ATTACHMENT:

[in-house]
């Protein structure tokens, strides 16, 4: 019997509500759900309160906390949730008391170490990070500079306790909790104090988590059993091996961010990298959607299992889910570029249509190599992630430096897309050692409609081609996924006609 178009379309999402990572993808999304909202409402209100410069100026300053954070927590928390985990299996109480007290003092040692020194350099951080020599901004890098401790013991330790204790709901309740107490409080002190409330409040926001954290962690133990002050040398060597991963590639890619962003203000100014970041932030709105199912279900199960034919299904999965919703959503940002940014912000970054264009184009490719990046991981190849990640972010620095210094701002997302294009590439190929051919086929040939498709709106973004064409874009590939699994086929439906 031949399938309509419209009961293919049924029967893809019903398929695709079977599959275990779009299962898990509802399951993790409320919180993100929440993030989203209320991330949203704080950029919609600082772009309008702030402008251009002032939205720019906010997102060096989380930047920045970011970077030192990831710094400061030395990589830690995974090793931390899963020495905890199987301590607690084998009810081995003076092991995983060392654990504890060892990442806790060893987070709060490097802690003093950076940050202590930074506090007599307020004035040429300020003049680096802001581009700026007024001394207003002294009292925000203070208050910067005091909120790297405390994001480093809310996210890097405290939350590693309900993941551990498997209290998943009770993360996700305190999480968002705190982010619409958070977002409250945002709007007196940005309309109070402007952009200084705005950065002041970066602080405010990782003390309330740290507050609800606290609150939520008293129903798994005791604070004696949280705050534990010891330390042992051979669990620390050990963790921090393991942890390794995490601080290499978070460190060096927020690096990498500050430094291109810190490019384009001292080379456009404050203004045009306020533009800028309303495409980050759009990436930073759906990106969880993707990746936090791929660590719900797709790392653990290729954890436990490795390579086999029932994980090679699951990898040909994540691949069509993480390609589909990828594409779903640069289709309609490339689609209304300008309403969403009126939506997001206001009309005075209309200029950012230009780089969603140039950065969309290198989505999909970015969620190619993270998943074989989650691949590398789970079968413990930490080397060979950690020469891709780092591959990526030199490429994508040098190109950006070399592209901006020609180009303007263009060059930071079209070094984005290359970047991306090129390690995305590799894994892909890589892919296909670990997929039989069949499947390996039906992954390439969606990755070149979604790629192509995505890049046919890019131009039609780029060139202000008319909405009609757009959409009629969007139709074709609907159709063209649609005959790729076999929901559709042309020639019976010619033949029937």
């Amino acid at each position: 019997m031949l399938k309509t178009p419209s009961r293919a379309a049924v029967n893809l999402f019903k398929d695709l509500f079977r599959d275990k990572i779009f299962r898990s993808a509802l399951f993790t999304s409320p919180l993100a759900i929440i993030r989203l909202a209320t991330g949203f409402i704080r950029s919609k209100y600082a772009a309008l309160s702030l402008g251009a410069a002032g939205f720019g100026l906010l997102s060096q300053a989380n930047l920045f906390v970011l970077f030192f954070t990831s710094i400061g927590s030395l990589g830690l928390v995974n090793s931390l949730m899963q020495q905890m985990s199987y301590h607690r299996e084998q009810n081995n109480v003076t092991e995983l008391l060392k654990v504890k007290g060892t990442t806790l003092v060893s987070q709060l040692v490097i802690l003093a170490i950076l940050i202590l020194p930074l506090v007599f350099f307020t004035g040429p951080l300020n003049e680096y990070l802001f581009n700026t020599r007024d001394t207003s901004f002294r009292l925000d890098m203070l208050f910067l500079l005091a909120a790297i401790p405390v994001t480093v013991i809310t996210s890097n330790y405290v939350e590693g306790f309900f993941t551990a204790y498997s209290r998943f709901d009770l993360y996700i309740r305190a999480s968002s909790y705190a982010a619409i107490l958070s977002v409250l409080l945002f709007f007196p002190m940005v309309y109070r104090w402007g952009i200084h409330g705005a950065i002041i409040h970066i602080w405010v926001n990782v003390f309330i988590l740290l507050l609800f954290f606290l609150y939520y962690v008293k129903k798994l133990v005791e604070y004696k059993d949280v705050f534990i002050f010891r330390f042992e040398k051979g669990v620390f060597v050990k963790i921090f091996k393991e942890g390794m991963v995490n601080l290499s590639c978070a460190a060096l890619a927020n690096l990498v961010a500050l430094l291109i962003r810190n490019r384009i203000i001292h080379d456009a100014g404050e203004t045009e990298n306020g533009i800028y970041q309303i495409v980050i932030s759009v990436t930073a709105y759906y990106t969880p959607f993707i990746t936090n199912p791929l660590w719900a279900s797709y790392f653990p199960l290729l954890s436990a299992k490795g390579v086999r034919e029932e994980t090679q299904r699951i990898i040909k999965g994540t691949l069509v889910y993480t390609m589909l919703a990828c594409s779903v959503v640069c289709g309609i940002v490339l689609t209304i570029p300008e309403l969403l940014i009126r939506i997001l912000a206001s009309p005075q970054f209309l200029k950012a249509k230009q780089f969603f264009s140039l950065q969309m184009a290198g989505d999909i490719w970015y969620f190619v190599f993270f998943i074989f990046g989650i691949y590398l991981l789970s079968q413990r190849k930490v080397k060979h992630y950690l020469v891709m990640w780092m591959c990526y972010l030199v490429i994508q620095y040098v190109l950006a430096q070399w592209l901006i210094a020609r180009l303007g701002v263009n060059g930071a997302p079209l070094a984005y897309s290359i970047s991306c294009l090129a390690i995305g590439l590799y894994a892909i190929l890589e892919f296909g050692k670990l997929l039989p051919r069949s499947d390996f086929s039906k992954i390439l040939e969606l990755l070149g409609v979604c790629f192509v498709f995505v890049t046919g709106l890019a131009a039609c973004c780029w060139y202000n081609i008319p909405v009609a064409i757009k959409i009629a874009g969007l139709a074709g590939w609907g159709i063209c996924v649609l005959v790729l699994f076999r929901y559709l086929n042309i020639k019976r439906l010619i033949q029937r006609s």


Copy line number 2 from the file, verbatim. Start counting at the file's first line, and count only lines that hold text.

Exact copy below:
């Protein structure tokens, strides 16, 4: 019997509500759900309160906390949730008391170490990070500079306790909790104090988590059993091996961010990298959607299992889910570029249509190599992630430096897309050692409609081609996924006609 178009379309999402990572993808999304909202409402209100410069100026300053954070927590928390985990299996109480007290003092040692020194350099951080020599901004890098401790013991330790204790709901309740107490409080002190409330409040926001954290962690133990002050040398060597991963590639890619962003203000100014970041932030709105199912279900199960034919299904999965919703959503940002940014912000970054264009184009490719990046991981190849990640972010620095210094701002997302294009590439190929051919086929040939498709709106973004064409874009590939699994086929439906 031949399938309509419209009961293919049924029967893809019903398929695709079977599959275990779009299962898990509802399951993790409320919180993100929440993030989203209320991330949203704080950029919609600082772009309008702030402008251009002032939205720019906010997102060096989380930047920045970011970077030192990831710094400061030395990589830690995974090793931390899963020495905890199987301590607690084998009810081995003076092991995983060392654990504890060892990442806790060893987070709060490097802690003093950076940050202590930074506090007599307020004035040429300020003049680096802001581009700026007024001394207003002294009292925000203070208050910067005091909120790297405390994001480093809310996210890097405290939350590693309900993941551990498997209290998943009770993360996700305190999480968002705190982010619409958070977002409250945002709007007196940005309309109070402007952009200084705005950065002041970066602080405010990782003390309330740290507050609800606290609150939520008293129903798994005791604070004696949280705050534990010891330390042992051979669990620390050990963790921090393991942890390794995490601080290499978070460190060096927020690096990498500050430094291109810190490019384009001292080379456009404050203004045009306020533009800028309303495409980050759009990436930073759906990106969880993707990746936090791929660590719900797709790392653990290729954890436990490795390579086999029932994980090679699951990898040909994540691949069509993480390609589909990828594409779903640069289709309609490339689609209304300008309403969403009126939506997001206001009309005075209309200029950012230009780089969603140039950065969309290198989505999909970015969620190619993270998943074989989650691949590398789970079968413990930490080397060979950690020469891709780092591959990526030199490429994508040098190109950006070399592209901006020609180009303007263009060059930071079209070094984005290359970047991306090129390690995305590799894994892909890589892919296909670990997929039989069949499947390996039906992954390439969606990755070149979604790629192509995505890049046919890019131009039609780029060139202000008319909405009609757009959409009629969007139709074709609907159709063209649609005959790729076999929901559709042309020639019976010619033949029937």